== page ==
Lou nearly stumbled back in her shock. “The slaves were freed a hundred years ago. I’m only fourteen, so she can’t have been …”
“Time runs differently, under the Mound.” Cian held out his hand. “Come with me, and I will give you the answers you seek.”
Lou stared at the bark-rough, sharp-nailed fingers and shook her head. “No, I have to go home. They’ll be missing me.” And she had all the answers she wanted from this creature.
Cian laughed. “Silly girl. That was not a request.” He darted forward and grasped her hand. Lou screamed as claws dug into her skin.
“I won’t let you sneak away again. You are mine.”
She kicked and fought, but his thin arms were strong. He dragged her away from the door, away from freedom. From her family.
A dark shape leapt through the air, and landed on the prince with a thud. He shouted in rage, and released her.
Lou needed no prompting, and fled for the door. She escaped into sunlight, and discovered the little man outside as she ran right into his arms.
She pushed away and turned to the door. Indigo and Snowtail raced out just as Cian appeared in the doorway. Claw marks marred his face, and his bloodshot eyes fixed on Lou. “Come back to us, Jay Bird. Or you’ll regret it.”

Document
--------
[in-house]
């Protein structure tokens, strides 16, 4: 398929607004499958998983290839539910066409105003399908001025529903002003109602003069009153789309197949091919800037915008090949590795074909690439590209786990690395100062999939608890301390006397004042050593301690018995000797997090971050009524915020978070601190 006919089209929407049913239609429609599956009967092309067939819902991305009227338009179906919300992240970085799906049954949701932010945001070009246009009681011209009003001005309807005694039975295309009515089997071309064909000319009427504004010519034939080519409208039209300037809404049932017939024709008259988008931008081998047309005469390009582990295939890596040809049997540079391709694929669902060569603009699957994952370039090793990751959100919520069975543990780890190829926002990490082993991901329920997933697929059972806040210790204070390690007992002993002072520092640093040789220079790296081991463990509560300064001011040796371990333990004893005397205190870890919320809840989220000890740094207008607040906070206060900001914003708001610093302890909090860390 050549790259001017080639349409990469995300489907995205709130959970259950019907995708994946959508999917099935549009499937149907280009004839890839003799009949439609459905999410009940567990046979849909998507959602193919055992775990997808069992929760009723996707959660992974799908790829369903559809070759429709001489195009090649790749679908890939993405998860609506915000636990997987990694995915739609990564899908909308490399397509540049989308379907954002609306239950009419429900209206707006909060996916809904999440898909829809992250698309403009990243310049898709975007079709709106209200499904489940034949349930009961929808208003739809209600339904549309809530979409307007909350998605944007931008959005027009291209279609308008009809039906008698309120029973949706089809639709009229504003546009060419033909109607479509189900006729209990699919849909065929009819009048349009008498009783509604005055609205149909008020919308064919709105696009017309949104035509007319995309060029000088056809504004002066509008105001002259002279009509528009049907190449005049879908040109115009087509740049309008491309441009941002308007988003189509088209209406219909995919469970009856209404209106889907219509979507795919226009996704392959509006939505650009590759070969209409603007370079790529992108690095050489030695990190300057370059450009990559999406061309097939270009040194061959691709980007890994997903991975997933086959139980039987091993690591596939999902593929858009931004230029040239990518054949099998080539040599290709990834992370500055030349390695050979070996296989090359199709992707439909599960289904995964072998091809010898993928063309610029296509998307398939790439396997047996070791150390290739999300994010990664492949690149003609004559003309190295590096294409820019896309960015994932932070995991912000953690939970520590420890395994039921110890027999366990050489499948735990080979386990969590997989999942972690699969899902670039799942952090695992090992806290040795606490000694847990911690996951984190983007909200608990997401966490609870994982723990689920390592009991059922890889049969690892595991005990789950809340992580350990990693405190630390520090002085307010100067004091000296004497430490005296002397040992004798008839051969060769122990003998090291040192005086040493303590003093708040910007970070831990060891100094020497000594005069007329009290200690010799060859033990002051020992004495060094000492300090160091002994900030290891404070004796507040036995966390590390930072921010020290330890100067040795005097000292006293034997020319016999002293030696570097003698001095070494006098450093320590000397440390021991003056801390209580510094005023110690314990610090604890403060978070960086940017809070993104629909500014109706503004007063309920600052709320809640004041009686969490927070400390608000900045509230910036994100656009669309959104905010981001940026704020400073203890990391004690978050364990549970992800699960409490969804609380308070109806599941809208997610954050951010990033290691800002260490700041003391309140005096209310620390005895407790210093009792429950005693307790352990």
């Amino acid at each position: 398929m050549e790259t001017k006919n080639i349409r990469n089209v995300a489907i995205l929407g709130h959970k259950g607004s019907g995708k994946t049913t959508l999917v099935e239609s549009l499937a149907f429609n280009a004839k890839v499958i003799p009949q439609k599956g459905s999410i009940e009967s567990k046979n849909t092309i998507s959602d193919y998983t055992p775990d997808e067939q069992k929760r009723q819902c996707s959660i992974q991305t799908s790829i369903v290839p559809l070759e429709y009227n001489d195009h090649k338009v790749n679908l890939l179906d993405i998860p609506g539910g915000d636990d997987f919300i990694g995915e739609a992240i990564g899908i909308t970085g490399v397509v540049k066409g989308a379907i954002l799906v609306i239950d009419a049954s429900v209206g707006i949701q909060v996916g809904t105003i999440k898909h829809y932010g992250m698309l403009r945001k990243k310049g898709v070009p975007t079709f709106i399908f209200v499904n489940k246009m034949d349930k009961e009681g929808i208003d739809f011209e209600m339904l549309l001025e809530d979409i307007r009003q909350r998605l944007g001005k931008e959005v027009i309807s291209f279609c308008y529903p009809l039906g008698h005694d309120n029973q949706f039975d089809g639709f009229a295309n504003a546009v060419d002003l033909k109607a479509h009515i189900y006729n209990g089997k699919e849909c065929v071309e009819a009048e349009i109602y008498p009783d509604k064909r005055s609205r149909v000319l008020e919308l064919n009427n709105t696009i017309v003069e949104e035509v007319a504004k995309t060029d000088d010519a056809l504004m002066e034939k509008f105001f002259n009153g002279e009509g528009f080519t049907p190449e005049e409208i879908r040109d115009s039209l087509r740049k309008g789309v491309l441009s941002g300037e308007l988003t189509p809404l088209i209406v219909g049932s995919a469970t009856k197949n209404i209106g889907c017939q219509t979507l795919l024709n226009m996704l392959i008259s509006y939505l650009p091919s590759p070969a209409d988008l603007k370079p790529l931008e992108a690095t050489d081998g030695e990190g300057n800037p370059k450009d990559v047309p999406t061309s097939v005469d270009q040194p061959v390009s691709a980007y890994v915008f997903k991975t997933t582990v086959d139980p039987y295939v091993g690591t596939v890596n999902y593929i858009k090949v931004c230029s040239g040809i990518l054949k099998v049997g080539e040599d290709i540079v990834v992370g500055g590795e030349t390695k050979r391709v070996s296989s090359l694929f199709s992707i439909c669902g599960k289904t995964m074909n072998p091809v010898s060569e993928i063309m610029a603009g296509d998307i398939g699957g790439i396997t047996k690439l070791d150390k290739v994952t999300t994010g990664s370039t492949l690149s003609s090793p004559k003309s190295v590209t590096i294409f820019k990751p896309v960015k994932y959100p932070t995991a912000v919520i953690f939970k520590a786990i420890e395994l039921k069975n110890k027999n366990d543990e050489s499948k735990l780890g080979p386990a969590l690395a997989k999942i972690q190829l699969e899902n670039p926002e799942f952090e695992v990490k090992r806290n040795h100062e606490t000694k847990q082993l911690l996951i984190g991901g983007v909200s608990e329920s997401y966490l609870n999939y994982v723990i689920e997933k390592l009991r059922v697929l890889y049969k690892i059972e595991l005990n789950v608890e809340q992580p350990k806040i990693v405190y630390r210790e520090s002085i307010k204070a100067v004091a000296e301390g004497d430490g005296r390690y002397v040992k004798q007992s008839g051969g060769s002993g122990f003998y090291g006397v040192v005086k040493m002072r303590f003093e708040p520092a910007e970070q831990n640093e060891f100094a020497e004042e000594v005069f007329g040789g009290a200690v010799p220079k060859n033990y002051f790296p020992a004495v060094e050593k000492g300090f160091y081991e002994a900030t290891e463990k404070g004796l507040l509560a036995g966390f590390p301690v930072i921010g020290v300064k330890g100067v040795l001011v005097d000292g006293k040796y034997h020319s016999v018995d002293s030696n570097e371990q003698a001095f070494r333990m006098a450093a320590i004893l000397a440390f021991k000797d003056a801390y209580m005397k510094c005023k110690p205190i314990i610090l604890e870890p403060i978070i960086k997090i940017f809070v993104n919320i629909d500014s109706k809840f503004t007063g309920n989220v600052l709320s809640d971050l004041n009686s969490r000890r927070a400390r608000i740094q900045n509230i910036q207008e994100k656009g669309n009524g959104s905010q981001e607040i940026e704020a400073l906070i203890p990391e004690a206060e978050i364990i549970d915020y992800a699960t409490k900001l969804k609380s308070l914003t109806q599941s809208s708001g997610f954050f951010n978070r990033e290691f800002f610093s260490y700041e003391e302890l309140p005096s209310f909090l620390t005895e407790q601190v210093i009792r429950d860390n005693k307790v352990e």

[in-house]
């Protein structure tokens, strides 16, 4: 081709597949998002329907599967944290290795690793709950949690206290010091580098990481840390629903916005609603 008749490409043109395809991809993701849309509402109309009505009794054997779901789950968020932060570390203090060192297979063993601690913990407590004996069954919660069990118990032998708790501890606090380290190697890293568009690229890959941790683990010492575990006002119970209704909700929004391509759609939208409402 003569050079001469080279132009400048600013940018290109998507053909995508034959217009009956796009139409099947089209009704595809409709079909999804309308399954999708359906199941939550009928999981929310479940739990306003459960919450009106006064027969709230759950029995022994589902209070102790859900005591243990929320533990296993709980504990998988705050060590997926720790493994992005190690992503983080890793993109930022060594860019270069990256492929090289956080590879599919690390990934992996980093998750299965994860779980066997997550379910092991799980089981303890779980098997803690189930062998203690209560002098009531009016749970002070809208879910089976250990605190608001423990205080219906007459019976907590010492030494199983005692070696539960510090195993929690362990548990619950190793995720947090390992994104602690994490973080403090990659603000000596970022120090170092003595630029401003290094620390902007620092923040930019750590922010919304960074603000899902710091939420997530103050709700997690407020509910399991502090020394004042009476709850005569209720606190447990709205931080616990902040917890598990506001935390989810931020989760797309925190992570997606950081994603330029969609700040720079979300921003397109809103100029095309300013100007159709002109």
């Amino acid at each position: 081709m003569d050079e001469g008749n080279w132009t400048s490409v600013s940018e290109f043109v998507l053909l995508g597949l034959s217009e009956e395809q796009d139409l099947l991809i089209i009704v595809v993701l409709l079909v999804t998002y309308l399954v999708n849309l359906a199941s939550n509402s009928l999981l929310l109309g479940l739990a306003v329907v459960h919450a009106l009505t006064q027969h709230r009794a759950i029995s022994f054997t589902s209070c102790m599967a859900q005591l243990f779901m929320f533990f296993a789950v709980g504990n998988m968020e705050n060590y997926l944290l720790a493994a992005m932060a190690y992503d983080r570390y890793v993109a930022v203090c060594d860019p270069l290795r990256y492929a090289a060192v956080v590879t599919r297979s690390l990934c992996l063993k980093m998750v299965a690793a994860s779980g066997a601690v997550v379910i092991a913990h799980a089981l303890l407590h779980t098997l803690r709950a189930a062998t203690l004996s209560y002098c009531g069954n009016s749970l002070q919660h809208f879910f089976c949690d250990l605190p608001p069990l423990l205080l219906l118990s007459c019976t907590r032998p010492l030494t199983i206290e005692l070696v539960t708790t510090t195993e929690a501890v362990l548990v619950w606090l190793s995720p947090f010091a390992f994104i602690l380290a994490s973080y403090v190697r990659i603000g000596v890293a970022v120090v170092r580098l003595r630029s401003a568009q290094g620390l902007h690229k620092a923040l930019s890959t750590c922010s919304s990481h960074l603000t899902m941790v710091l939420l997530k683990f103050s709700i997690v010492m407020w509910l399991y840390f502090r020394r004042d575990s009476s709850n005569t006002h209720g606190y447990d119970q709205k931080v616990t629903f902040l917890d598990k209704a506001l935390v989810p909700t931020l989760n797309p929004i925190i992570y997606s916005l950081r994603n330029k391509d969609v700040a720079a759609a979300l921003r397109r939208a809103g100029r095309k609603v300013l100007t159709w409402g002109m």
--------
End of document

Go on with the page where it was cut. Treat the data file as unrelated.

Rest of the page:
The little man whispered behind her. “He can’t force you back in.”
Cian’s gaze shifted to a point behind Lou’s back, and his dark eyes snapped. “Warren, or shall I say traitor. I’ve felt you linger by the door many times.” He smiled, a slow, dark expression. “Have you told her, what happened to her mother?” With a final laugh, he vanished back through the doorway.
Warren’s stomach twisted. Lou jerked away from him and whirled around, eyes wary. “You knew my mother?”
He could not lie, and unlike so many of his kind, he had no cunning with words. “Yes. A long time ago.”
“What happened to her?”
Warren looked away, toward the door. “I loved her, and she loved me. I loved you as well, like my own daughter. We all three planned to escape together.” His throat tightened, and he could say nothing more.
“Why escape?” Lou glanced at the door and shuddered. “Didn’t she want to live there?”